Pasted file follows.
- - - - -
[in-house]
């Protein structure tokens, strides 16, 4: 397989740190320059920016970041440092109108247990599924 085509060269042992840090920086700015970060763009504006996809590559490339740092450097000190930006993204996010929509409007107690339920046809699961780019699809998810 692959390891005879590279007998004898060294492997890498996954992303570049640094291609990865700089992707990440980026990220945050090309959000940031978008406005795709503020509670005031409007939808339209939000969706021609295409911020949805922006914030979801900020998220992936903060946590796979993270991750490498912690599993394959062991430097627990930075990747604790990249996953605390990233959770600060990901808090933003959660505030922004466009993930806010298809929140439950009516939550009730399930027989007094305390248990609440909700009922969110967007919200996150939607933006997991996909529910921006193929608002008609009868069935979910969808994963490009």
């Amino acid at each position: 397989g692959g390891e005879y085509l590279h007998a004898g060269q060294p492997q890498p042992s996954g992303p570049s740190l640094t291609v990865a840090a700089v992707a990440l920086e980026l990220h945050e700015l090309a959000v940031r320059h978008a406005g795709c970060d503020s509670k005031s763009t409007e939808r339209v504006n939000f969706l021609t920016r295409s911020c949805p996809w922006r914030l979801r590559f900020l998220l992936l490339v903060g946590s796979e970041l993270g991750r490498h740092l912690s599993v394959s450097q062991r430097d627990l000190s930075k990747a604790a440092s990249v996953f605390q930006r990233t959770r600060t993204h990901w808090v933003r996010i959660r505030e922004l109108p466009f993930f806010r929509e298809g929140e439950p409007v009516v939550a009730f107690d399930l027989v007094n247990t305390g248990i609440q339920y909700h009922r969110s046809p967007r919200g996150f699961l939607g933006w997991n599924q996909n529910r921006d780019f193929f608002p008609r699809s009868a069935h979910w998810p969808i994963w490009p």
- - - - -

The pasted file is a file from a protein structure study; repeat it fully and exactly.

[in-house]
């Protein structure tokens, strides 16, 4: 397989740190320059920016970041440092109108247990599924 085509060269042992840090920086700015970060763009504006996809590559490339740092450097000190930006993204996010929509409007107690339920046809699961780019699809998810 692959390891005879590279007998004898060294492997890498996954992303570049640094291609990865700089992707990440980026990220945050090309959000940031978008406005795709503020509670005031409007939808339209939000969706021609295409911020949805922006914030979801900020998220992936903060946590796979993270991750490498912690599993394959062991430097627990930075990747604790990249996953605390990233959770600060990901808090933003959660505030922004466009993930806010298809929140439950009516939550009730399930027989007094305390248990609440909700009922969110967007919200996150939607933006997991996909529910921006193929608002008609009868069935979910969808994963490009």
């Amino acid at each position: 397989g692959g390891e005879y085509l590279h007998a004898g060269q060294p492997q890498p042992s996954g992303p570049s740190l640094t291609v990865a840090a700089v992707a990440l920086e980026l990220h945050e700015l090309a959000v940031r320059h978008a406005g795709c970060d503020s509670k005031s763009t409007e939808r339209v504006n939000f969706l021609t920016r295409s911020c949805p996809w922006r914030l979801r590559f900020l998220l992936l490339v903060g946590s796979e970041l993270g991750r490498h740092l912690s599993v394959s450097q062991r430097d627990l000190s930075k990747a604790a440092s990249v996953f605390q930006r990233t959770r600060t993204h990901w808090v933003r996010i959660r505030e922004l109108p466009f993930f806010r929509e298809g929140e439950p409007v009516v939550a009730f107690d399930l027989v007094n247990t305390g248990i609440q339920y909700h009922r969110s046809p967007r919200g996150f699961l939607g933006w997991n599924q996909n529910r921006d780019f193929f608002p008609r699809s009868a069935h979910w998810p969808i994963w490009p």